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New Book: Tolkien's Lost Chaucer

Squint-eyed Southerner

Pawing through the trash behind the Pony
Apr 9, 2018
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Virginia, USA
Here's an exerpt:


And a news article:
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not from 'Straya
Aug 19, 2019
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Here's an exerpt:

View attachment 6437

And a news article:
Looks like something to add to my "to order" list with my favorite bookstore!
But I found two things highly interesting, one of them bearing on the accusationvoiced in the first article: avoiding his academic work.
First, it seems to confirm JRRT's self-description of being a "natural niggler".
For some purposes (I'll get to that in a moment) a fatal flaw. For his area of research, not necessarily so, as when he dug into a topic, he dug harder than possibly anyone else.
He then simply knew more on some topics than anyone else, leaving perhaps even professional colleagues (inside and outside Oxford) baffled, perhaps awed.
For the second point, the second article (by "The Guardian") mentions why exactly JRRT's "Chaucer" never reached print:

"Most of Tolkien’s edition was written in the 1920s but in 1951 he returned everything to his publisher, refusing to cut his “Notes” from 160 pages to just 20 [!!!], as requested. OUP’s problem was that this was a student edition – they insisted that the Notes – which included scholarly observations on etymologies, classical and continental sources and historical contexts – were inappropriate and expensive."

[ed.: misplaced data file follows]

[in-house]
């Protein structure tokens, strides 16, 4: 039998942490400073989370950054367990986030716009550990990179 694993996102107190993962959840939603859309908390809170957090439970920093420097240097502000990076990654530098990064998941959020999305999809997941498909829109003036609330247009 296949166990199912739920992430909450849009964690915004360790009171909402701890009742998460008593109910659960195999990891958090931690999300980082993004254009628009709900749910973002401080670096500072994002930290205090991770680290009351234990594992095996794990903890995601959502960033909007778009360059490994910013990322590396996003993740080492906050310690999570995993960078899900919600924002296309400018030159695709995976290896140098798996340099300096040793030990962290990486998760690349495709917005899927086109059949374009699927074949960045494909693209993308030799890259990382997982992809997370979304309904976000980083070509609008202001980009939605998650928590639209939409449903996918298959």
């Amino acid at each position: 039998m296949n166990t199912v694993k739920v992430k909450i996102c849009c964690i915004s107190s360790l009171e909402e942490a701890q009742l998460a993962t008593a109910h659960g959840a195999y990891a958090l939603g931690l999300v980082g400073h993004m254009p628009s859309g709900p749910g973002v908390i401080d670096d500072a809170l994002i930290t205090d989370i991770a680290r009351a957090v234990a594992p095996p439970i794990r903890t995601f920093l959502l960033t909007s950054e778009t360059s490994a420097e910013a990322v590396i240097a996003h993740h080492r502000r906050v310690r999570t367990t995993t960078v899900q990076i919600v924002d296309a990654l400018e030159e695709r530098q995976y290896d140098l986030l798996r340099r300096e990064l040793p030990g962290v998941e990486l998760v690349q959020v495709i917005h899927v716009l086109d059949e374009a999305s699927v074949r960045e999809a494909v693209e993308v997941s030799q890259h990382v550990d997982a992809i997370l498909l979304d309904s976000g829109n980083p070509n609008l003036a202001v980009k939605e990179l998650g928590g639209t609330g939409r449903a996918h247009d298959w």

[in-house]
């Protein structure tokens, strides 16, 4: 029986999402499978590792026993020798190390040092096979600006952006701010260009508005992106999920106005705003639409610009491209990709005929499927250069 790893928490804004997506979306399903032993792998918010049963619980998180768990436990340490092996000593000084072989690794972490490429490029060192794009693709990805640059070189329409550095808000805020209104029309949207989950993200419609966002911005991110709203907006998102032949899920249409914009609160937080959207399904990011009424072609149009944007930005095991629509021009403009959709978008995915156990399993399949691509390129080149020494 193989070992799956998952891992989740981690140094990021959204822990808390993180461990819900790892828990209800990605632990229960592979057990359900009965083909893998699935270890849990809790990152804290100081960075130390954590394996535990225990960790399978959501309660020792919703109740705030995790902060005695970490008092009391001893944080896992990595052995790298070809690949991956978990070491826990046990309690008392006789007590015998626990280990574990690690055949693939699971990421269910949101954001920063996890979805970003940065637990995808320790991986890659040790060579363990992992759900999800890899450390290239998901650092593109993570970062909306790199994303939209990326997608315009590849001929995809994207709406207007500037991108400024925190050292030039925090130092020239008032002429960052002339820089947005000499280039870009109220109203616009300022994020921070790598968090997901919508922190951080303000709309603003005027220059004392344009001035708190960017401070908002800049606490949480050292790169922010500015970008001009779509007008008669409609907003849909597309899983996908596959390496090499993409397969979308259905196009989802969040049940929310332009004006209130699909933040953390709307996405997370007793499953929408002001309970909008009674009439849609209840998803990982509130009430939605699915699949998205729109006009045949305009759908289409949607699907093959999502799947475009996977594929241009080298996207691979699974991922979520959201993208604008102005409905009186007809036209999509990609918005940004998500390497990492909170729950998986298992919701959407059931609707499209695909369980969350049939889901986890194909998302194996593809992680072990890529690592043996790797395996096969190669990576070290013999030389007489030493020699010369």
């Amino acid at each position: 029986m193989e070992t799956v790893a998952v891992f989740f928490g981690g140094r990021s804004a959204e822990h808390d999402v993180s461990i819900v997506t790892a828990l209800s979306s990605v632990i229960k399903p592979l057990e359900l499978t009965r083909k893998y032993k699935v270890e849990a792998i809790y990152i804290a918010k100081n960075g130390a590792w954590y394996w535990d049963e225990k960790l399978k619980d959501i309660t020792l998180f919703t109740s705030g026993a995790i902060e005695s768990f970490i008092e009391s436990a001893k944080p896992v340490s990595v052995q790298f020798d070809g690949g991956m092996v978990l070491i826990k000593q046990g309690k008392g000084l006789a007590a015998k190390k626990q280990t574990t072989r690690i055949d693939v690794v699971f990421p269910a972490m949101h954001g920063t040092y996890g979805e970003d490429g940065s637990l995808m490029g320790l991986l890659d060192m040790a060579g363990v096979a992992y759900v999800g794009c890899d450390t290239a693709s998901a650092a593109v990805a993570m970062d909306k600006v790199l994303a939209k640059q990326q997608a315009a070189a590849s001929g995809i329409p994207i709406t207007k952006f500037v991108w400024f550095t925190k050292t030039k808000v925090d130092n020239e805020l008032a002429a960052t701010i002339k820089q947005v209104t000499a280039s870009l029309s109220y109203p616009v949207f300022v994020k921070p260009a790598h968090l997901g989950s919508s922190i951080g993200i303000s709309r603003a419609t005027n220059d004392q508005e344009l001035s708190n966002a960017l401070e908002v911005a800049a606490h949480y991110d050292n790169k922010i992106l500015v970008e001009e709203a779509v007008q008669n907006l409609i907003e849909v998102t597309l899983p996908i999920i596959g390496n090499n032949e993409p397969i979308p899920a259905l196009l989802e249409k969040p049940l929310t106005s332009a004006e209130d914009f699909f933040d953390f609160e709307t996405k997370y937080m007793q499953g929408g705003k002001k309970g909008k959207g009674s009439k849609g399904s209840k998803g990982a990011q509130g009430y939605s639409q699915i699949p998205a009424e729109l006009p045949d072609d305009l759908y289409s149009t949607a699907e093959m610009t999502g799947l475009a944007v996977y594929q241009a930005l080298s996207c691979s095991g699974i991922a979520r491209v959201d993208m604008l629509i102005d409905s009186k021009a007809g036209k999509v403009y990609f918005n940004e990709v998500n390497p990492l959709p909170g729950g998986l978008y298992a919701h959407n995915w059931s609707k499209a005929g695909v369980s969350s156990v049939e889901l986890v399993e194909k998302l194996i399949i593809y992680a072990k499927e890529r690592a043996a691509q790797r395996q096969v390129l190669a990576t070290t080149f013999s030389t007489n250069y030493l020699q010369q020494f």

I believe it was Tom Shippey who mentioned that JRRT never managing to contribute as intended to what should have been the collaborative effort with E.V. Gordon on the 14th-century poem "Pearl" (as they had on "Sir Gawain and the Green Knight" published in 1925) was that he again had too much material; there are many other cases. JRRT seems very much have been the person not to go to if you expected a short answer.
But then fairly often, the "questions" posed rather remind me of that inane question by (mostly) tabloid reporters of diverse media: "Can you summarize that in {something ridiculously short}?", to which all to often the only appropriate answer (all too often not given) is a flat "No!"

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